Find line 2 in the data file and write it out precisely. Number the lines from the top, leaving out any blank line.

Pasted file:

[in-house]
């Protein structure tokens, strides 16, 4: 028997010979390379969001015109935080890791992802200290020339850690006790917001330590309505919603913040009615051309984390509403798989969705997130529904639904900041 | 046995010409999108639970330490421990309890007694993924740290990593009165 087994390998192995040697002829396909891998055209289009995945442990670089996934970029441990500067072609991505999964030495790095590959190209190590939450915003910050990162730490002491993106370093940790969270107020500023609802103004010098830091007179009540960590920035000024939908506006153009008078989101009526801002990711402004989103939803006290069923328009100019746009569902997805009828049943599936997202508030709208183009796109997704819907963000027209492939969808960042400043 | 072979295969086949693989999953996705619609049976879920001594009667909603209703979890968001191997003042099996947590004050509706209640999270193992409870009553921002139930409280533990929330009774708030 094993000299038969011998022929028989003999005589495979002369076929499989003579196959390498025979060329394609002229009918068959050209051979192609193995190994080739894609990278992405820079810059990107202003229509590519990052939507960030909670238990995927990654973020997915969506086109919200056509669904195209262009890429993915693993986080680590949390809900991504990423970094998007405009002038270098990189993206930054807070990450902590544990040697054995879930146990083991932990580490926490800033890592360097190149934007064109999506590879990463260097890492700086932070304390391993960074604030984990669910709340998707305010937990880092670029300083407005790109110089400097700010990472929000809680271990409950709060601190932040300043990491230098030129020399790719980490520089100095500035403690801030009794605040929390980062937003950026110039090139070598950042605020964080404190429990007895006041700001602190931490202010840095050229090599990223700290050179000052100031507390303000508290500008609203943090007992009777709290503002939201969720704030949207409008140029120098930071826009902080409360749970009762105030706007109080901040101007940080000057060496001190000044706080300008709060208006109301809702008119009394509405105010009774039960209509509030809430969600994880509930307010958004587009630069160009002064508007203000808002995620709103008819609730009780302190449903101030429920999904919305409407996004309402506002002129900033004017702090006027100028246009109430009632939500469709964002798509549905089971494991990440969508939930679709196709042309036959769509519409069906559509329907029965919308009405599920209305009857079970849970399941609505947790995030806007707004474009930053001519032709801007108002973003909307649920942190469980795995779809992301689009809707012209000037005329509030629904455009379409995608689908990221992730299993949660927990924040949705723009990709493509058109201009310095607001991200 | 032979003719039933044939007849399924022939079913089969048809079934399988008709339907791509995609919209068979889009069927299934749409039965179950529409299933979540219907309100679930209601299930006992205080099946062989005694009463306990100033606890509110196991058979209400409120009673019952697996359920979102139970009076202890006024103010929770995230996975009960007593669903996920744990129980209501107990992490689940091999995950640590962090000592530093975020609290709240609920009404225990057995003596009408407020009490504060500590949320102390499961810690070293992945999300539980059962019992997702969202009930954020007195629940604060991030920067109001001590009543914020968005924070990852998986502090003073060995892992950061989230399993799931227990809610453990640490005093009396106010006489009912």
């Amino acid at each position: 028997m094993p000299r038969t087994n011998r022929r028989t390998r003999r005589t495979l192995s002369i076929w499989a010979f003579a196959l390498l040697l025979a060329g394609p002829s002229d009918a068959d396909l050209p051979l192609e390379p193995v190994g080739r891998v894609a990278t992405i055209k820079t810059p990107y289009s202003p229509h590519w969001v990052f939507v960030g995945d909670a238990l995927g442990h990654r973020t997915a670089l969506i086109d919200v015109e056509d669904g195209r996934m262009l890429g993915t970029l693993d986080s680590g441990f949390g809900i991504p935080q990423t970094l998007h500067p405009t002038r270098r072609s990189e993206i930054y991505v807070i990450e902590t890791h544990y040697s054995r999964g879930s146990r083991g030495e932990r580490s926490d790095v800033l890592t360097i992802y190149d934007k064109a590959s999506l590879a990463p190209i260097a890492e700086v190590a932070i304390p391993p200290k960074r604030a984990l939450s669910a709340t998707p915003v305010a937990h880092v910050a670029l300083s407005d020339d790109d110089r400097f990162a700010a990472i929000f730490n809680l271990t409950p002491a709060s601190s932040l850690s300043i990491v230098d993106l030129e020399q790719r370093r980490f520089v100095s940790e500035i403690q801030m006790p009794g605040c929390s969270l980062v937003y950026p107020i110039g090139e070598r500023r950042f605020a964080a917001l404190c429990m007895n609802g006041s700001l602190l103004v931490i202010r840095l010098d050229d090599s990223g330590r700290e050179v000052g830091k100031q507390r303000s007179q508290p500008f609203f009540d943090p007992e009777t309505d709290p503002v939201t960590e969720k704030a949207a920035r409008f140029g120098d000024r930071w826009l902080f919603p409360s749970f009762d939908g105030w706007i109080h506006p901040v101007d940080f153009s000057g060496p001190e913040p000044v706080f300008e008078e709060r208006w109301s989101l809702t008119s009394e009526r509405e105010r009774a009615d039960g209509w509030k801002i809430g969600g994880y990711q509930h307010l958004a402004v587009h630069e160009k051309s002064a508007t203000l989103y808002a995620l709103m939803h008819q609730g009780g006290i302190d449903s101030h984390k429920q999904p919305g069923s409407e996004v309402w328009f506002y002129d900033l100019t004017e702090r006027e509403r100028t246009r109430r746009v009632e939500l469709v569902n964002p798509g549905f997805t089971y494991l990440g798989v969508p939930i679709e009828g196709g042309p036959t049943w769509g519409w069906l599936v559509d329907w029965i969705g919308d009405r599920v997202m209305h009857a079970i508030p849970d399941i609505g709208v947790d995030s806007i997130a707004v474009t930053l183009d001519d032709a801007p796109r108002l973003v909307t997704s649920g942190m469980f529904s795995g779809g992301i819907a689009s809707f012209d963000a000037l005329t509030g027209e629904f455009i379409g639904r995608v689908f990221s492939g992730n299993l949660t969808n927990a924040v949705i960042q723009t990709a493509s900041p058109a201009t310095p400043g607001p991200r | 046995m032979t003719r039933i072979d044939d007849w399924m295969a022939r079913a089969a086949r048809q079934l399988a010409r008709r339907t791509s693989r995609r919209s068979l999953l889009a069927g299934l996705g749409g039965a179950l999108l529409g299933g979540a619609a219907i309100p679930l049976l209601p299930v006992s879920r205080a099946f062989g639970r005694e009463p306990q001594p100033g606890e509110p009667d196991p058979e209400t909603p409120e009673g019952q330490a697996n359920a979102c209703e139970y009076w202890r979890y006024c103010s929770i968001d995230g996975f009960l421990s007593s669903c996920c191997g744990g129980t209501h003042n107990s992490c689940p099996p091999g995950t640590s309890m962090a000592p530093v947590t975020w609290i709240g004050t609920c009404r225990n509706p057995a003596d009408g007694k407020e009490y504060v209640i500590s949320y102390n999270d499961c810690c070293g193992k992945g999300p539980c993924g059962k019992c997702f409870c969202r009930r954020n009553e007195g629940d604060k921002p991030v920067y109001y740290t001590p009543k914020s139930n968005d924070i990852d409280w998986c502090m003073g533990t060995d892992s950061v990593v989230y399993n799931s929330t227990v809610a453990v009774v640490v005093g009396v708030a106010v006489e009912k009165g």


């Protein structure tokens, strides 16, 4: 028997010979390379969001015109935080890791992802200290020339850690006790917001330590309505919603913040009615051309984390509403798989969705997130529904639904900041 | 046995010409999108639970330490421990309890007694993924740290990593009165 087994390998192995040697002829396909891998055209289009995945442990670089996934970029441990500067072609991505999964030495790095590959190209190590939450915003910050990162730490002491993106370093940790969270107020500023609802103004010098830091007179009540960590920035000024939908506006153009008078989101009526801002990711402004989103939803006290069923328009100019746009569902997805009828049943599936997202508030709208183009796109997704819907963000027209492939969808960042400043 | 072979295969086949693989999953996705619609049976879920001594009667909603209703979890968001191997003042099996947590004050509706209640999270193992409870009553921002139930409280533990929330009774708030 094993000299038969011998022929028989003999005589495979002369076929499989003579196959390498025979060329394609002229009918068959050209051979192609193995190994080739894609990278992405820079810059990107202003229509590519990052939507960030909670238990995927990654973020997915969506086109919200056509669904195209262009890429993915693993986080680590949390809900991504990423970094998007405009002038270098990189993206930054807070990450902590544990040697054995879930146990083991932990580490926490800033890592360097190149934007064109999506590879990463260097890492700086932070304390391993960074604030984990669910709340998707305010937990880092670029300083407005790109110089400097700010990472929000809680271990409950709060601190932040300043990491230098030129020399790719980490520089100095500035403690801030009794605040929390980062937003950026110039090139070598950042605020964080404190429990007895006041700001602190931490202010840095050229090599990223700290050179000052100031507390303000508290500008609203943090007992009777709290503002939201969720704030949207409008140029120098930071826009902080409360749970009762105030706007109080901040101007940080000057060496001190000044706080300008709060208006109301809702008119009394509405105010009774039960209509509030809430969600994880509930307010958004587009630069160009002064508007203000808002995620709103008819609730009780302190449903101030429920999904919305409407996004309402506002002129900033004017702090006027100028246009109430009632939500469709964002798509549905089971494991990440969508939930679709196709042309036959769509519409069906559509329907029965919308009405599920209305009857079970849970399941609505947790995030806007707004474009930053001519032709801007108002973003909307649920942190469980795995779809992301689009809707012209000037005329509030629904455009379409995608689908990221992730299993949660927990924040949705723009990709493509058109201009310095607001991200 | 032979003719039933044939007849399924022939079913089969048809079934399988008709339907791509995609919209068979889009069927299934749409039965179950529409299933979540219907309100679930209601299930006992205080099946062989005694009463306990100033606890509110196991058979209400409120009673019952697996359920979102139970009076202890006024103010929770995230996975009960007593669903996920744990129980209501107990992490689940091999995950640590962090000592530093975020609290709240609920009404225990057995003596009408407020009490504060500590949320102390499961810690070293992945999300539980059962019992997702969202009930954020007195629940604060991030920067109001001590009543914020968005924070990852998986502090003073060995892992950061989230399993799931227990809610453990640490005093009396106010006489009912």